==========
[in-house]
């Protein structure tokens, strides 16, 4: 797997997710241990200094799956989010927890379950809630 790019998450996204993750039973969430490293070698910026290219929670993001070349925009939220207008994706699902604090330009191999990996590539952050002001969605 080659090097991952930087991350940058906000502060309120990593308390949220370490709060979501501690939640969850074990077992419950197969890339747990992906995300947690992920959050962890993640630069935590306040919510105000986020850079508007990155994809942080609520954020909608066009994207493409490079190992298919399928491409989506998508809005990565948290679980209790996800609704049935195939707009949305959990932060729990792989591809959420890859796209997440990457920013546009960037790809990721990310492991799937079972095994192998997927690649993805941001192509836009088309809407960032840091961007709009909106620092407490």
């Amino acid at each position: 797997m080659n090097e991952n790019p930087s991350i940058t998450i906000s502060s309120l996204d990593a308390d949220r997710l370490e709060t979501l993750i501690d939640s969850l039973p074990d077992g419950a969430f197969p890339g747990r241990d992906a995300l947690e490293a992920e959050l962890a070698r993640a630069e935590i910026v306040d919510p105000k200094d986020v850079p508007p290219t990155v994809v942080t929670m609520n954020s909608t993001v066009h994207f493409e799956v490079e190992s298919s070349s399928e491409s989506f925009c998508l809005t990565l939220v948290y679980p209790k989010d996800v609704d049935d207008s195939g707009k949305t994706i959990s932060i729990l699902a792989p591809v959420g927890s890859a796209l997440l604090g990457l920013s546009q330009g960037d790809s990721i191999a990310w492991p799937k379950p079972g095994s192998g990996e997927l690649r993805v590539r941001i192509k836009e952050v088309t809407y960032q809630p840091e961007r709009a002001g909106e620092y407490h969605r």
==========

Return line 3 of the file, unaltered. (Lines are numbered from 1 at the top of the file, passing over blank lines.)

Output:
């Amino acid at each position: 797997m080659n090097e991952n790019p930087s991350i940058t998450i906000s502060s309120l996204d990593a308390d949220r997710l370490e709060t979501l993750i501690d939640s969850l039973p074990d077992g419950a969430f197969p890339g747990r241990d992906a995300l947690e490293a992920e959050l962890a070698r993640a630069e935590i910026v306040d919510p105000k200094d986020v850079p508007p290219t990155v994809v942080t929670m609520n954020s909608t993001v066009h994207f493409e799956v490079e190992s298919s070349s399928e491409s989506f925009c998508l809005t990565l939220v948290y679980p209790k989010d996800v609704d049935d207008s195939g707009k949305t994706i959990s932060i729990l699902a792989p591809v959420g927890s890859a796209l997440l604090g990457l920013s546009q330009g960037d790809s990721i191999a990310w492991p799937k379950p079972g095994s192998g990996e997927l690649r993805v590539r941001i192509k836009e952050v088309t809407y960032q809630p840091e961007r709009a002001g909106e620092y407490h969605r």